A Site Reliability Engineer applicant must practice as many coding problems related to the data structure, algorithm, and system design as possible. Therefore, strengthening coding fundamentals by practicing is an essential part of SRE interview preparation.

Mock Interviews: Mock Interviews are a great way to deal with on-site stress that might arise at the time of the actual interview. In addition, practicing with colleagues or expert Hiring Managers from the field can help you understand your strengths and weaknesses, thus enhancing your performance during the interview.

Please read about the company, what products and services they offer, and follow their social media handles to keep abreast of the latest developments in the company.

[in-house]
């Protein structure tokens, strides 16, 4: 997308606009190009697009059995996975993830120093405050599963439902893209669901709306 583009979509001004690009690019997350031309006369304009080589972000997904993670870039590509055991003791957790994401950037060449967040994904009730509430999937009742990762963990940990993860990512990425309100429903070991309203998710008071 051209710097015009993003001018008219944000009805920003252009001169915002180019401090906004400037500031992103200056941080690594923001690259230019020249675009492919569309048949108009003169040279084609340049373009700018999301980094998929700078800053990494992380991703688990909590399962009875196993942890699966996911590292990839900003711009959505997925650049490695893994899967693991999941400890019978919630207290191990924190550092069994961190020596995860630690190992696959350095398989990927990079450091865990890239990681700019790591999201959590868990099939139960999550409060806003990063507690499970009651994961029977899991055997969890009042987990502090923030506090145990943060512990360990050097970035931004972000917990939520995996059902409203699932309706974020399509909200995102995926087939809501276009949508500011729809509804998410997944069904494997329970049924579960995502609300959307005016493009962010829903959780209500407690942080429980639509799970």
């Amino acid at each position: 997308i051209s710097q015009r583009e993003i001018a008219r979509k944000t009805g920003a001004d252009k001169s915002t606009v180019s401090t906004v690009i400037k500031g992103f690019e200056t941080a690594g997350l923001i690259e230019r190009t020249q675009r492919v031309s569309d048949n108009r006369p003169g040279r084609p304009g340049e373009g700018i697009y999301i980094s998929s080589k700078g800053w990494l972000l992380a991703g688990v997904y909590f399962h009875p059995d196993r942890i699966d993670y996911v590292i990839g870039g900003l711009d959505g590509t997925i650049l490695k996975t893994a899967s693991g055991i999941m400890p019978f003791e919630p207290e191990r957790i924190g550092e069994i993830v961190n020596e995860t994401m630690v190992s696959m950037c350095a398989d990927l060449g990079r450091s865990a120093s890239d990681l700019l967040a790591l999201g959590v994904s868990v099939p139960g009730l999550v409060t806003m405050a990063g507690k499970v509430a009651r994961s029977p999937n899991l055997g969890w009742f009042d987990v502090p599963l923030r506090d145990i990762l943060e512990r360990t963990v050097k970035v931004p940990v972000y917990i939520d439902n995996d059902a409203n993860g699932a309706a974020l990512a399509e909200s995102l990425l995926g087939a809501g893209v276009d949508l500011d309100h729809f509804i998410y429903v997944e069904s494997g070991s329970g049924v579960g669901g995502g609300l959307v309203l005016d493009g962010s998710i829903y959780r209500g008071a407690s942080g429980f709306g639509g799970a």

Put your best foot forward by showing your expertise in the technology stack you are more confident in and how you can use it to improve their product/services. Always give some examples/scenarios in support of your views.

If you have relevant experience for the role of SRE, prepare yourself to answer situation-based questions. This is because they will check your strategic behavior, how quickly you can respond to a situation you are not used to, and how you will put your ideas in place to solve a particular problem.

Areas to Focus in an SRE Interview

An SRE interview will involve handling tech-specific questions to hands-on exercises designed to evaluate their skill set and assess their suitability for the role. These questions or tests vary depending upon the organization’s requirements. However, most SRE interviews include major domains, including software development, monitoring and troubleshooting, networking, and infrastructure and operations.